Toward less futile surgery in non-small cell lung cancer? A randomized clinical trial to evaluate the cost-effectiveness of positron emission tomography

Control Clin Trials. 2001 Feb;22(1):89-98. doi: 10.1016/s0197-2456(00)00119-7.


Non-small cell lung cancer can be cured if the patient is medically operable and the tumor resectable. Current diagnostic strategies are aimed to detect tumor deposits that preclude resection with curative intent. However, these strategies are rather inefficient, resulting in a large number of futile invasive procedures. In the early 1990s positron emission tomography (PET) showed promising results at its introduction in the clinic, especially in oncology. A large number of accuracy studies have reported that PET is superior to conventional imaging. However, whether PET ultimately improves patient outcome should ideally be assessed by means of a randomized controlled trial. No such design has been applied to evaluate PET in oncology so far. The PLUS study was designed to compare the current strategy of conventional methods with a strategy where PET was added after completion of noninvasive techniques. Patients considered operable by the physician at this point were then randomly assigned to PET and further consequences or to standard procedures of mediastinoscopy or thoracotomy. Primary outcome events were futile thoracotomies. The trial randomized 188 patients from nine hospitals in 1 year. Patient enrollment has been stopped and data collection is in progress. The results will be published in 2001. Control Clin Trials 2001;22:89-98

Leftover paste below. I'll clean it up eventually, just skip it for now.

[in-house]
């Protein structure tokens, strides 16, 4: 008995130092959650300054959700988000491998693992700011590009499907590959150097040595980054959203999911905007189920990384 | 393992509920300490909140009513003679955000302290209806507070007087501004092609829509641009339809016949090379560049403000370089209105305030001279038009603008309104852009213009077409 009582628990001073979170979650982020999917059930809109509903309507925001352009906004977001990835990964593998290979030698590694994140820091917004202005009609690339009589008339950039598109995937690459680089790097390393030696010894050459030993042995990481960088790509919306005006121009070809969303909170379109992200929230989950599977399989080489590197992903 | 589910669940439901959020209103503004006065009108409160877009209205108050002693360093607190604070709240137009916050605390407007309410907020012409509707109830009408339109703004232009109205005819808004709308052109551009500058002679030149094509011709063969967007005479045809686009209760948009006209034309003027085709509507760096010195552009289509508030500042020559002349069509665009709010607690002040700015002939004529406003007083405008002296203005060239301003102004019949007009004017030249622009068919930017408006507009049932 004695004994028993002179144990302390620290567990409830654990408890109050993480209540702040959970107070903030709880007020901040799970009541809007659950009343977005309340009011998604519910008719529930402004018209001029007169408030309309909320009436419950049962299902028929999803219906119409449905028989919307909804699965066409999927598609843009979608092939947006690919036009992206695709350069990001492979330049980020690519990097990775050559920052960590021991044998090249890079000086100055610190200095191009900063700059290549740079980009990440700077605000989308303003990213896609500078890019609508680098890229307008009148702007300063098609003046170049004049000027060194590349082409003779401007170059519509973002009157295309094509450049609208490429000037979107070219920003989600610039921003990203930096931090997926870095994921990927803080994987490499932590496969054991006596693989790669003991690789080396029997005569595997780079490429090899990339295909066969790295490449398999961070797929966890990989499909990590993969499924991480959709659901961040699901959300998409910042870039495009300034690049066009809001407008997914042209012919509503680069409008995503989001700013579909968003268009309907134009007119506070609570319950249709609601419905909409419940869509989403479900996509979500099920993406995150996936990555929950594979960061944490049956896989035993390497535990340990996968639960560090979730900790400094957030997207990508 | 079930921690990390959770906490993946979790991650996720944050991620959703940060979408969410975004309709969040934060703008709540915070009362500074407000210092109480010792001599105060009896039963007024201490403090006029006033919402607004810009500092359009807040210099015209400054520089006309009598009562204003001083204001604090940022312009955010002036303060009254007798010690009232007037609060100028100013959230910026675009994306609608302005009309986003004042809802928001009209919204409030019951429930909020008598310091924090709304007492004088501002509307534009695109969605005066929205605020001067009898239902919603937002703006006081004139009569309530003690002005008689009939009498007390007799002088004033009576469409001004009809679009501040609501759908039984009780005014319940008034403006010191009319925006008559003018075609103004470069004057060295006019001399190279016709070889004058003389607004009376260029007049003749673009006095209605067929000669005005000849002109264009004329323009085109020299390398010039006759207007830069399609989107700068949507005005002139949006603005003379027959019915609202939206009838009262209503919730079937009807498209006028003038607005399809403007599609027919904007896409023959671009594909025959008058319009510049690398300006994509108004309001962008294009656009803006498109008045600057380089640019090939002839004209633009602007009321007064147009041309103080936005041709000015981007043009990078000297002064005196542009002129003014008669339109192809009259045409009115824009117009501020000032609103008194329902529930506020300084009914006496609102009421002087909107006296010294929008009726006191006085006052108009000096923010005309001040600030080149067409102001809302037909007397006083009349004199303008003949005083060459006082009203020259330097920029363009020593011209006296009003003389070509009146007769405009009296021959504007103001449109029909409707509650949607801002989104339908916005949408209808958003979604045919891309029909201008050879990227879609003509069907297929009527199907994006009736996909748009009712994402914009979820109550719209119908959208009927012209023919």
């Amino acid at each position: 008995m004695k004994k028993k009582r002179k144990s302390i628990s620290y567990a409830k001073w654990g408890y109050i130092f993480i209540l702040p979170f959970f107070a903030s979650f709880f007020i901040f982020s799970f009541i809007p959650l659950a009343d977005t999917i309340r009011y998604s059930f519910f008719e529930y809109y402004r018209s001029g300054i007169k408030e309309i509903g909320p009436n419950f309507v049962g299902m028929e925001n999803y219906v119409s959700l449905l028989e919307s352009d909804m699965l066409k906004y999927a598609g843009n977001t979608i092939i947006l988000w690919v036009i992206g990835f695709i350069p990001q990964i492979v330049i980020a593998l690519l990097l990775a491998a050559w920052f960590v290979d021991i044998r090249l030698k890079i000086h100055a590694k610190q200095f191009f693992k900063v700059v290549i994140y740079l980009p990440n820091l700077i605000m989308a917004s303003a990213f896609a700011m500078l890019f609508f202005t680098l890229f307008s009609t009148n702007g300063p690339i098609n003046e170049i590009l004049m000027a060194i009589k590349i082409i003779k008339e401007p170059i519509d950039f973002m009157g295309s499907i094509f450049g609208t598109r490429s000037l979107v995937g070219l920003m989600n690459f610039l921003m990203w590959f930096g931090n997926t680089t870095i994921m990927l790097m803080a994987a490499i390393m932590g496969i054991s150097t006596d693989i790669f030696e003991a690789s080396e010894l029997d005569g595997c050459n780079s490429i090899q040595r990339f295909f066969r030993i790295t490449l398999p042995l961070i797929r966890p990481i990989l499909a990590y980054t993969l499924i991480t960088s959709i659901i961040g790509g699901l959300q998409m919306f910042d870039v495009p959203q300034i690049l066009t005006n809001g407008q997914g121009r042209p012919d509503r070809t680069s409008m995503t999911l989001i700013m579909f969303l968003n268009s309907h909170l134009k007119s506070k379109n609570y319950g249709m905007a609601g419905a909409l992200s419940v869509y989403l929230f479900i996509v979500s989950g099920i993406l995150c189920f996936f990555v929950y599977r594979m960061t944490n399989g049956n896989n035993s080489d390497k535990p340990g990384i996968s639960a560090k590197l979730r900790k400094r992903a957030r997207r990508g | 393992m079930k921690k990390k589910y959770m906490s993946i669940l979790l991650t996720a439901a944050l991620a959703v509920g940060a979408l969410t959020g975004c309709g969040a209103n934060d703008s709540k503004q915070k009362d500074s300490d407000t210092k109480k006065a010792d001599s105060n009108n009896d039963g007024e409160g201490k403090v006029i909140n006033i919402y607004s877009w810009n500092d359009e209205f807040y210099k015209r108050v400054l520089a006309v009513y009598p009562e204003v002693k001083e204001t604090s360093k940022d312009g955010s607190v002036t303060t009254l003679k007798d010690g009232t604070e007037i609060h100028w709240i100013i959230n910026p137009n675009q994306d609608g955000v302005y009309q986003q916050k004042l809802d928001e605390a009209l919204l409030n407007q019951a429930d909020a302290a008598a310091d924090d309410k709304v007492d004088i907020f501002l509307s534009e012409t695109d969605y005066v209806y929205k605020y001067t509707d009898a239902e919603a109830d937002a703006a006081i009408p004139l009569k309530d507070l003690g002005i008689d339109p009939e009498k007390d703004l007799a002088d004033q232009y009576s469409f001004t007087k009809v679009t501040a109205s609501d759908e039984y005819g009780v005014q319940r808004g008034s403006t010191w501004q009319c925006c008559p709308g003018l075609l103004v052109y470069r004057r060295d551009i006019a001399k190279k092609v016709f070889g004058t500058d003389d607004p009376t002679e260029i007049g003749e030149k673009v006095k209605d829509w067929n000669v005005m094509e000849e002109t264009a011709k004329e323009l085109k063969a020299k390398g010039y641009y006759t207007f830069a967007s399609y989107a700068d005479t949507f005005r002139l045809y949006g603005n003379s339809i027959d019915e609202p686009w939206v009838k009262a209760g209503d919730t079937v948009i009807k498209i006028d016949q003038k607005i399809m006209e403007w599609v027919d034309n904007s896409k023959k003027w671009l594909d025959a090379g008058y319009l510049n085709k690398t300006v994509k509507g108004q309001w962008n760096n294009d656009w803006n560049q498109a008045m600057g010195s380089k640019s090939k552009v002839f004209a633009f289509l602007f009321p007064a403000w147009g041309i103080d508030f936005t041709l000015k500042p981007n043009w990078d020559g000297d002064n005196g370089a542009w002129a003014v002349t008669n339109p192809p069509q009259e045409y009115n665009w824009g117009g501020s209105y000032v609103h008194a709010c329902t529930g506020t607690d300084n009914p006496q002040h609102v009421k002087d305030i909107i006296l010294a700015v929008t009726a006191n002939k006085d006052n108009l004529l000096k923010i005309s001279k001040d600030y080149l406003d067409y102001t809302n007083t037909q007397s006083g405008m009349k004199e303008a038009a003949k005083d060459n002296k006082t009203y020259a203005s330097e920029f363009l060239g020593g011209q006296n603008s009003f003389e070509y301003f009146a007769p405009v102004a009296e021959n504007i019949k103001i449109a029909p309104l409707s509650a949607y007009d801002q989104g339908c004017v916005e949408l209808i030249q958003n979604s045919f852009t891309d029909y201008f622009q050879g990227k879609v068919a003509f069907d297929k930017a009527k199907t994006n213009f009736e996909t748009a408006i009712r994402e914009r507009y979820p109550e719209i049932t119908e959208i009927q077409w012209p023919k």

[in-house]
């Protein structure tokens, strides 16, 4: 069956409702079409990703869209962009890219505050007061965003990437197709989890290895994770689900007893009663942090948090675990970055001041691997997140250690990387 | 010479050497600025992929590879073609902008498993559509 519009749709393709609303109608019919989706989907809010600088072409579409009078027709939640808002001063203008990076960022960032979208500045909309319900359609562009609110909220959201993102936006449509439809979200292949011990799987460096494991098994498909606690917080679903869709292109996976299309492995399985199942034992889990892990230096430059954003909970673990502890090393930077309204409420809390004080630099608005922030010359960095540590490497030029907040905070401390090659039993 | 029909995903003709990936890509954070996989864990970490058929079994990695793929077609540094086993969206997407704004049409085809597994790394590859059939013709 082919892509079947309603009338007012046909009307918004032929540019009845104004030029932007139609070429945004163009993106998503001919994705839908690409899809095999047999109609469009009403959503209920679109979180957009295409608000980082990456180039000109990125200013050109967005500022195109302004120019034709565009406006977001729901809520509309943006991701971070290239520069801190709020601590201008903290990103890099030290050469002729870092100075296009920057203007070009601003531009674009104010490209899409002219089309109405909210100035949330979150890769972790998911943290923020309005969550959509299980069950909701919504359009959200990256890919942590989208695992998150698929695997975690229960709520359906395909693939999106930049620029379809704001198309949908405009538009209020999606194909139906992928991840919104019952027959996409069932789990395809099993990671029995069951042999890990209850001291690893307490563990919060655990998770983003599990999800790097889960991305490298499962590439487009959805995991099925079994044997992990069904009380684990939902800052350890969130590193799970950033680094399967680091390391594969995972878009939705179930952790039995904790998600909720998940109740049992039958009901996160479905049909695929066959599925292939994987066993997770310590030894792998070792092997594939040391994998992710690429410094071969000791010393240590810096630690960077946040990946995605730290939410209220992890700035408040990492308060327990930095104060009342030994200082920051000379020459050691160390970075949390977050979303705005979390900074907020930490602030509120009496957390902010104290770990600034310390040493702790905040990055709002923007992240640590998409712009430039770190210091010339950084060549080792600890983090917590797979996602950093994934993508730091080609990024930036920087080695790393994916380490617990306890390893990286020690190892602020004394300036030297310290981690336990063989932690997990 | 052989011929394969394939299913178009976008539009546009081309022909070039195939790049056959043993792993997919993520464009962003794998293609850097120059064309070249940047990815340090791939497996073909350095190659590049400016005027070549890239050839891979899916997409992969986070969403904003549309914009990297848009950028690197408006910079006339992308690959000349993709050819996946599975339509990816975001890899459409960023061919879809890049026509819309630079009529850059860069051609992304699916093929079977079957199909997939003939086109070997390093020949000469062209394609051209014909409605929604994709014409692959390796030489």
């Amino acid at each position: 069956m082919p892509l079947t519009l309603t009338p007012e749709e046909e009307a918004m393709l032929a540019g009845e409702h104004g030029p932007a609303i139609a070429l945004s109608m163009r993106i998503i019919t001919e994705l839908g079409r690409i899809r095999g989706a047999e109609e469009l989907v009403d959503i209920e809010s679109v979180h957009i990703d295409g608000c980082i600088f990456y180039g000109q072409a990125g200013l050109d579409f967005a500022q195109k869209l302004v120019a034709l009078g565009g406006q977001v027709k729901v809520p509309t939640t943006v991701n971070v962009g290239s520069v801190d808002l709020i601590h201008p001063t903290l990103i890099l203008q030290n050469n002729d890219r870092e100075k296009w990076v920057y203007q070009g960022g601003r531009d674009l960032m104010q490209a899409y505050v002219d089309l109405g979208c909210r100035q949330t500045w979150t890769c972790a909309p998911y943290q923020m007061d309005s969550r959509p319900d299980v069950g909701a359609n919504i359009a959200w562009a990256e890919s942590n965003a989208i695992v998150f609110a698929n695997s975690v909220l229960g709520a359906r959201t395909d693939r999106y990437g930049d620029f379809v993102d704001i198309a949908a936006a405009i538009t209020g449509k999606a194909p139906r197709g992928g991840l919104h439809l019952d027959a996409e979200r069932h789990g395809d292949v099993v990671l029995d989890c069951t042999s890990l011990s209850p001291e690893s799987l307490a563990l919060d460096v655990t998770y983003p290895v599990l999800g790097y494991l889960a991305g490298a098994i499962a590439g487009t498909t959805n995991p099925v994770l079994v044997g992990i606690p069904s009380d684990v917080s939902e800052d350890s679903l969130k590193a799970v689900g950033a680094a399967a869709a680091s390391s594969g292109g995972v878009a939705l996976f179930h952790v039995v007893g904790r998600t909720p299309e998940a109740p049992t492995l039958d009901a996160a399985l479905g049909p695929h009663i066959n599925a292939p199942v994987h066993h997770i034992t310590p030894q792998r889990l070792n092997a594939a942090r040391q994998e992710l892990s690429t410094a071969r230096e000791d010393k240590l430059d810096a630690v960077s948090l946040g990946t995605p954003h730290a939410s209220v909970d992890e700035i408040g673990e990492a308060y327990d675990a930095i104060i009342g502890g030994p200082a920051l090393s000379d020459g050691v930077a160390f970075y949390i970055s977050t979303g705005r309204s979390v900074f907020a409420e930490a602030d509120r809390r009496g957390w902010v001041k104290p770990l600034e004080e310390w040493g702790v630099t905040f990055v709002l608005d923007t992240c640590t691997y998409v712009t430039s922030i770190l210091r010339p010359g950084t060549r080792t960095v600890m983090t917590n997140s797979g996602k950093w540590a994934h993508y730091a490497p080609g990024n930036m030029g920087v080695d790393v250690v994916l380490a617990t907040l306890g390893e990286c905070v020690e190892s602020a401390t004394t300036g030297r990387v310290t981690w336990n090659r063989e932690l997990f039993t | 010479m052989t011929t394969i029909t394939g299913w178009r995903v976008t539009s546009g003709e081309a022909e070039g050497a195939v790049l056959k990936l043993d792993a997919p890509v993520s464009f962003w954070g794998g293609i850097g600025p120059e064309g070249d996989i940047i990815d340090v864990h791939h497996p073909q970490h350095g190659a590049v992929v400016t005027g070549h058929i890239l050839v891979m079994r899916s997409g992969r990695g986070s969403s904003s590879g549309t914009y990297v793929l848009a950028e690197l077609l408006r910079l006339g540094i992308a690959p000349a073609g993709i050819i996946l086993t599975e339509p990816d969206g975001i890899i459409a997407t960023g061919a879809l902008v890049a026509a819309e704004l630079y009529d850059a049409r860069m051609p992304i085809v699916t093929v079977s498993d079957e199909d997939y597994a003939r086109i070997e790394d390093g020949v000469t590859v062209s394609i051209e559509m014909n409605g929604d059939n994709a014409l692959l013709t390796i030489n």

Publication types

  • Clinical Trial
  • Multicenter Study
  • Randomized Controlled Trial

MeSH terms

  • Aged
  • Carcinoma, Non-Small-Cell Lung / diagnostic imaging
  • Carcinoma, Non-Small-Cell Lung / mortality
  • Carcinoma, Non-Small-Cell Lung / surgery*
  • Cost-Benefit Analysis
  • Female
  • Follow-Up Studies
  • Humans
  • Lung Neoplasms / diagnostic imaging
  • Lung Neoplasms / mortality
  • Lung Neoplasms / surgery*
  • Male
  • Medical Futility*
  • Middle Aged
  • Survival Rate
  • Tomography, Emission-Computed / economics*